Michael Curran and James Teh met as children on a music camp for the blind, where they realised they shared a strong interest in computers. Several years later they decided to join forces to help improve the accessibility of computers for blind and vision impaired people.
For blind people to use a computer, they need a screen reader which reads the text on the screen in a synthetic voice or with a braille display. But in many cases screen reading software costs more than the computer itself. In the past this has left computers inaccessible to millions of blind people around the world. This is a critical problem, because without computers, access to education and employment is severely limited, not to mention everyday functions such as online banking, shopping and news.
In April 2006 Michael began to develop a free screen reader called NVDA (NonVisual Desktop Access) for use with computers running on Windows. He invited James, who had recently completed his IT degree, to develop the software with him.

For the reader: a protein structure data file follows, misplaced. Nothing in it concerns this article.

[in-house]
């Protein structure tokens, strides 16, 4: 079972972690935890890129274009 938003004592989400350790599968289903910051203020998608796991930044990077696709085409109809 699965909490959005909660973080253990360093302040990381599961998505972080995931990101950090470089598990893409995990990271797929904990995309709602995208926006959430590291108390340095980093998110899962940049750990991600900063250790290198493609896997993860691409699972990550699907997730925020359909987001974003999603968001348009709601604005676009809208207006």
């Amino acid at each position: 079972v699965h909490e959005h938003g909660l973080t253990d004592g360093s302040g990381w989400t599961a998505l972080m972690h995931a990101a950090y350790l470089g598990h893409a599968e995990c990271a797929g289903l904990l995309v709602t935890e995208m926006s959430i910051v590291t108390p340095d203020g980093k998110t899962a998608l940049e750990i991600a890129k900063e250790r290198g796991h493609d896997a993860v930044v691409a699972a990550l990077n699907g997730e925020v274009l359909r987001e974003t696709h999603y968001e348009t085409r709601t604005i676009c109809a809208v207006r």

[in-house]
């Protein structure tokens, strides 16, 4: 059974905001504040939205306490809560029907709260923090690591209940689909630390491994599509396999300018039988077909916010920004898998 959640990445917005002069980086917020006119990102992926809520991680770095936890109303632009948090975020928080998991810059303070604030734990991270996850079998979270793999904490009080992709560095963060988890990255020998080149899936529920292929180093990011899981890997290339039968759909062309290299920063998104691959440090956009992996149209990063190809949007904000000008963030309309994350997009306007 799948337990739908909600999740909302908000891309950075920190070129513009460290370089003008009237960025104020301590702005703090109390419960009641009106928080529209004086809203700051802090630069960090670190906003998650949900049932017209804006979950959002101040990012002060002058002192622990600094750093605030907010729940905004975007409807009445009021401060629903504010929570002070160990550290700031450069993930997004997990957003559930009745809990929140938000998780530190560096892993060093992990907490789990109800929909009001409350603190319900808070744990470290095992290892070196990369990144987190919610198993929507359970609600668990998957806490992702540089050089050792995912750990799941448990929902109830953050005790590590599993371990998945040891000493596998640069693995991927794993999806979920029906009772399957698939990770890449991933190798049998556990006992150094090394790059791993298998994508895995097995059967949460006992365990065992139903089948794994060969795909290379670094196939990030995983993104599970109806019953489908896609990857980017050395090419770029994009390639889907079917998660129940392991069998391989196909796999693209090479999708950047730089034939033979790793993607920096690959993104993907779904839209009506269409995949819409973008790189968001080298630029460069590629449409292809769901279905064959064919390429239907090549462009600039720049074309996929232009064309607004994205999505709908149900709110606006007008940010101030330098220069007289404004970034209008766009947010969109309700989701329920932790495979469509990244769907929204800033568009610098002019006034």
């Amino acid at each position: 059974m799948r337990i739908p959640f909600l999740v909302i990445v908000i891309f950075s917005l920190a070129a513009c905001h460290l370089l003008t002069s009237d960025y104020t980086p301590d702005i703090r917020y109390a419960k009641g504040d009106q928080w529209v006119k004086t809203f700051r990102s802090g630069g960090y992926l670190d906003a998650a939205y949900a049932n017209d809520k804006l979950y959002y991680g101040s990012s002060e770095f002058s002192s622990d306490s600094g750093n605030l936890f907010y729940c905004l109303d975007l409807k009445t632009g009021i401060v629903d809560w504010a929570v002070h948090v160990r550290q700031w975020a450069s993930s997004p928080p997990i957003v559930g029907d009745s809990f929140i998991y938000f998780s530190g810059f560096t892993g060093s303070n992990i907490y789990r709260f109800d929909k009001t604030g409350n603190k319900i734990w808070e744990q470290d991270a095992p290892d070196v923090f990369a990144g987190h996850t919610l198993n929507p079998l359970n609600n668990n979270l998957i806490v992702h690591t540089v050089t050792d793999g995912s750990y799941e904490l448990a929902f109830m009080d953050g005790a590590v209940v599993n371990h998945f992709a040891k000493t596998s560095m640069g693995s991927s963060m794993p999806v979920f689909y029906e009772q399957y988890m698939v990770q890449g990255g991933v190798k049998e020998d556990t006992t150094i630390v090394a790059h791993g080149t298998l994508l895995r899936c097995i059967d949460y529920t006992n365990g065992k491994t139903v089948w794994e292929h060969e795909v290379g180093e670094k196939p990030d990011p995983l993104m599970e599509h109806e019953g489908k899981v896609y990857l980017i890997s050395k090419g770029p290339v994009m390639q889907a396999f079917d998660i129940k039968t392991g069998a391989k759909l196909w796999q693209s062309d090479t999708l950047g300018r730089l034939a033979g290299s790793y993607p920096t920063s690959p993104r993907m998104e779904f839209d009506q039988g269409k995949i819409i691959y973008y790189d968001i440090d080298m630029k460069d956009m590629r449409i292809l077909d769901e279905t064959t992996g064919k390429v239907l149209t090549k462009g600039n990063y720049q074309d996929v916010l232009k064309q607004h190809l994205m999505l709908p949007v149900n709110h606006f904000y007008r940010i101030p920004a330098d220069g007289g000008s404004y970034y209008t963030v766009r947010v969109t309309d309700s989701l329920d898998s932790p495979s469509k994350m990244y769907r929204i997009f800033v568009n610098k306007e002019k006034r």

Together these two fully blind men founded the not-for-profit organisation NV Access to support the development of the NVDA screen reader. Before too long they were able to work full-time on the project thanks to a series of corporate grants and individual donations.
NVDA has been translated by volunteers into more than 43 languages, and been used by people in more than 120 countries. It has also won multiple awards.
NVDA is open source software, which means the code is accessible to anyone. This enables translators and developers around the world to continually contribute to its expansion and improvement.
Through this work, Michael and James have gained extensive expertise in software accessibility. They have also fostered relationships with companies such as Mozilla, Microsoft, IBM, Adobe and Yahoo! and have contributed to the accessibility of their respective products.
NV Access is based in South East Queensland, Australia.